I started last Saturday at a funeral and ended it at a wedding.
Many tears and tissues later when I got home, I was drained. Granted, different kinds of tears for each event, but huge wellsprings of emotions erupted within me. I hit several gushers.
In the morning, I stood in a chapel at a cemetery with 100 others, most of whom I knew. My dear friend, Raymond, who had died, was Chinese. We had worked together for two years at a Chinese restaurant that he eventually came to own. We had spent hundreds of hours talking, arguing, and debating – but always without rancor. The friendship was solid. Although it has been many years since we spent that kind of time together, our bond remained strong. In fact, the book signing for the release of The Grief Recovery Handbook was held on a Sunday afternoon at Genghis Cohen, Raymond’s restaurant.
The funeral service was Buddhist, in keeping with Raymond’s life-long beliefs. Throughout the service, two monks intoned traditional melodic chants with the subtle infusion of a handheld gong and a noninvasive clacking percussion instrument. I found it very soothing and very evocative. Along with the stimulus of the casket and pictures of Raymond at the mini-shrine near the pulpit, my mind and heart reviewed my friendship with a very unique man who had been a part of my life.
My mind and heart naturally veered into other emotional nooks and crannies and picked up memories of other people who had died who had been important to me. I found myself thinking about many living people with whom I’ve lost contact. Quite a trip down memory lane, filled with sweet ‘n sour memories, which seems appropriate with a Chinese restaurant as a backdrop.
After the service and burial, we all repaired to a restaurant. Need you ask what kind? There we each got to talk about our individual and collective relationships with Raymond. We shared our stories amid tears and laughter and hugs. Finally late in the afternoon, it was time to go. We all had things to do and places to go, but nobody seemed to want to leave. We were sort of woven together in an emotional tapestry. It was time to say Zai Jian Raymond. Having worked in a Chinese restaurant, I did know how to say goodbye in Chinese.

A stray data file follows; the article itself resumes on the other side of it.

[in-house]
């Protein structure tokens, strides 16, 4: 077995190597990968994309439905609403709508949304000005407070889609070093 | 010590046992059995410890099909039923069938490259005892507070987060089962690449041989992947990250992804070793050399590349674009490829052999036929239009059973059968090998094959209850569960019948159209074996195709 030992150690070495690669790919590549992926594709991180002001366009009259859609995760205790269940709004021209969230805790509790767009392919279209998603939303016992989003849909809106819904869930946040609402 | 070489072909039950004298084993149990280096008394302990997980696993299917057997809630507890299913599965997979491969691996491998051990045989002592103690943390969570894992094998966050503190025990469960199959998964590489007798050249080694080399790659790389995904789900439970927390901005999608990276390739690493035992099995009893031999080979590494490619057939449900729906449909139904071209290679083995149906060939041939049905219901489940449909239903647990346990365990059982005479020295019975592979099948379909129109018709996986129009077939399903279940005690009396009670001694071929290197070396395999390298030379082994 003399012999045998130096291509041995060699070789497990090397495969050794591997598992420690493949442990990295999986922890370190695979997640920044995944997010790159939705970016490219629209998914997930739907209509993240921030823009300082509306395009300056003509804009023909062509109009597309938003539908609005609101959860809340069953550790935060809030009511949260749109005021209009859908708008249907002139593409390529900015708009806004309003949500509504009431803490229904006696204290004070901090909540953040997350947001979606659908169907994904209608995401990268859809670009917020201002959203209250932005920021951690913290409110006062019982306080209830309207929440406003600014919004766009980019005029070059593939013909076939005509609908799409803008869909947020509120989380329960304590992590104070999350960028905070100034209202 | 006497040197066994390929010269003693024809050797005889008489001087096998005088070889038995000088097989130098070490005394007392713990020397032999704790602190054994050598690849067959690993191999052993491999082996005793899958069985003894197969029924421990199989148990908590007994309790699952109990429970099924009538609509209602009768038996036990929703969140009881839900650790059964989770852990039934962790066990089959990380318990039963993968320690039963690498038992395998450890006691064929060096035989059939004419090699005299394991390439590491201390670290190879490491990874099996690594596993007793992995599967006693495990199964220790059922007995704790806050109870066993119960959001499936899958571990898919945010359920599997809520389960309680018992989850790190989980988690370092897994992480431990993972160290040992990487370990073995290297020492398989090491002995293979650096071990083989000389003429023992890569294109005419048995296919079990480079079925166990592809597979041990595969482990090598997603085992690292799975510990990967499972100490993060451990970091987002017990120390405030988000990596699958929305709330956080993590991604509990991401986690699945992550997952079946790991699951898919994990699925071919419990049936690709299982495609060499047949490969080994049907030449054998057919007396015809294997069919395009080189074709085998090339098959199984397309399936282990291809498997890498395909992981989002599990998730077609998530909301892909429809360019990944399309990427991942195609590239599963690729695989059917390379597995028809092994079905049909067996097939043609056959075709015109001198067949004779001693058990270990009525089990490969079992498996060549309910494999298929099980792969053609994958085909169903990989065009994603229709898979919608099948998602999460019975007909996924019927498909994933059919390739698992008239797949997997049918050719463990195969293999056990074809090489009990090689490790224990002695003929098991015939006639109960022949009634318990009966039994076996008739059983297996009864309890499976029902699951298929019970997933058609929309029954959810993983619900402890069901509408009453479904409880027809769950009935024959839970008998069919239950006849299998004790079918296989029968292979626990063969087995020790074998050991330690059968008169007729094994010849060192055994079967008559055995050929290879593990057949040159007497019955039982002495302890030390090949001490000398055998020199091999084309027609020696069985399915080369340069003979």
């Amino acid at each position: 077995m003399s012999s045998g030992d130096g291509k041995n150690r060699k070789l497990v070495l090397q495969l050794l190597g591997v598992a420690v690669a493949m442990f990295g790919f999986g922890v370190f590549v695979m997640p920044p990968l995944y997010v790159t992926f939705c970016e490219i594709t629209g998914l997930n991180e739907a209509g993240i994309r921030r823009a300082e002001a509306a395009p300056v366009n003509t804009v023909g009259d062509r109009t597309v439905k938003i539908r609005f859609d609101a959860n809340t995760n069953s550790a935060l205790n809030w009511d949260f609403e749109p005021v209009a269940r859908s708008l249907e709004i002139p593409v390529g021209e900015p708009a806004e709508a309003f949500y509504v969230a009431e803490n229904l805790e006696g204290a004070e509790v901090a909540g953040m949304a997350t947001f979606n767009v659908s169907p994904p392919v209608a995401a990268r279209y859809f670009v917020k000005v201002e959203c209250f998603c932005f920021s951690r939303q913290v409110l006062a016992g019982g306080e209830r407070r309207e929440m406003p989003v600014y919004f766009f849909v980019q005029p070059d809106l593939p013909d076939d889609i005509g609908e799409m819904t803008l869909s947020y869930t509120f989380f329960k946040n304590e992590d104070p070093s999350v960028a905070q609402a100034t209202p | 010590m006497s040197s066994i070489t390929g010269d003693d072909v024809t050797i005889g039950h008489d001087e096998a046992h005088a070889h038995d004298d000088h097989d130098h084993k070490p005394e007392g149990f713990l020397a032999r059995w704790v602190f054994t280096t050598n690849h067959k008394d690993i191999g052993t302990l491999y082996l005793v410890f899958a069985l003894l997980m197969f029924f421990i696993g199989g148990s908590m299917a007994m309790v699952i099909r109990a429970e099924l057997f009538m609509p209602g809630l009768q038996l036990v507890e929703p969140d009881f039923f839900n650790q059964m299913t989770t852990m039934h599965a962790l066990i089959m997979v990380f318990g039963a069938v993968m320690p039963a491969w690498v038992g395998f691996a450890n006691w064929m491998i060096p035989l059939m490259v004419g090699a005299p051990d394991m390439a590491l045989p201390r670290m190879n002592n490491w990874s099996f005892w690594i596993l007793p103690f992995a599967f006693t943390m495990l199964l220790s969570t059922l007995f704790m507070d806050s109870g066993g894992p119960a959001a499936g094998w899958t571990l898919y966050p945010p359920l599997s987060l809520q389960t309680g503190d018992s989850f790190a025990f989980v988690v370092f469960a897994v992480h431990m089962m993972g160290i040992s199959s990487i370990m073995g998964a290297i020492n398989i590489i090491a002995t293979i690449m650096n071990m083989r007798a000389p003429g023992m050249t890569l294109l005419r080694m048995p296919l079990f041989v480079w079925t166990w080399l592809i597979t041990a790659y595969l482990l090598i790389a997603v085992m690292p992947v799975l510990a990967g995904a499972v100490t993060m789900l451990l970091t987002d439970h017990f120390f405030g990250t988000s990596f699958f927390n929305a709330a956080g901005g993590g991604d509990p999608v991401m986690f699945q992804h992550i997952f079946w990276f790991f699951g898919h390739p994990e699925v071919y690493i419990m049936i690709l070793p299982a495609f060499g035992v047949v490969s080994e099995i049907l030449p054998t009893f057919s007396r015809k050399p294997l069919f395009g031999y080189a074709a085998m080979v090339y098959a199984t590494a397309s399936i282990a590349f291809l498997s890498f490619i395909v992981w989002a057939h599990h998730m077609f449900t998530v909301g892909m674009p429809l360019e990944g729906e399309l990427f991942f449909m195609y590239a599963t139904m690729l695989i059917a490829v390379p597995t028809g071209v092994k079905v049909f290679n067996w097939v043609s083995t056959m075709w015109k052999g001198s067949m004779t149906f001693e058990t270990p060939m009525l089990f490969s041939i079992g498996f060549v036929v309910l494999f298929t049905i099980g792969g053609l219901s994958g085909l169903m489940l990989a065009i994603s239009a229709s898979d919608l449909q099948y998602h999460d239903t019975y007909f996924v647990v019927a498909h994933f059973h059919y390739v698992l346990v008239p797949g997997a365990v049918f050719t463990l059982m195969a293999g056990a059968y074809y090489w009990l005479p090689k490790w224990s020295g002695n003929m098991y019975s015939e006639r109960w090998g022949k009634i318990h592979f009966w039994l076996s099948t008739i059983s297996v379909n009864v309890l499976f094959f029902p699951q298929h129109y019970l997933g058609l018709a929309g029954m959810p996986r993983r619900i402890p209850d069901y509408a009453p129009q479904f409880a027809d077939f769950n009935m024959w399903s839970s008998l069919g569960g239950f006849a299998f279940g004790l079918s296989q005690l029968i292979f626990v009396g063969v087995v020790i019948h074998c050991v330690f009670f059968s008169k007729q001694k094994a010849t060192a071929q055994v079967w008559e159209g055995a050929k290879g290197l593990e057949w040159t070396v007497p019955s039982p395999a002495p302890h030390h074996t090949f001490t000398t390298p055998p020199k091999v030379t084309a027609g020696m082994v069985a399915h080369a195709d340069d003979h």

I got home late in the afternoon, with just enough time to freshen up and suit up for a wedding. I have known the young bride for more than half of her life. She and her family are bonded at the hip with my Alice and her daughter Claudia. The bride’s family adopted me when Alice and I got together 16 years ago, so the emotional connection is very strong for me.
Now I stood in a different kind of hall, this time with about 300 others. Instead of chants and cymbals, the music was reminiscent of Riverdance. Riding its Irish lilts, I was again transported into the emotional Google of my mind, making high-speed connections to my past. Being at a wedding summoned images of the obvious – marriage. So now I rambled backwards in time to my weddings, and my former spouses and our lives together. Again the memories were a mixed lot, the early joys, and the later struggles.
I was half in real time and half in my past. Fortunately I wasn’t driving a car so my divided attention wasn’t dangerous. I even recognized that I was in a kind of emotional overload, and with that I had a funny thought. Thank gosh I didn’t also have to go to a Christening, a Briss, a Communion and a Bar Mitzvah. I don’t think there’d be enough tissues in the world for me.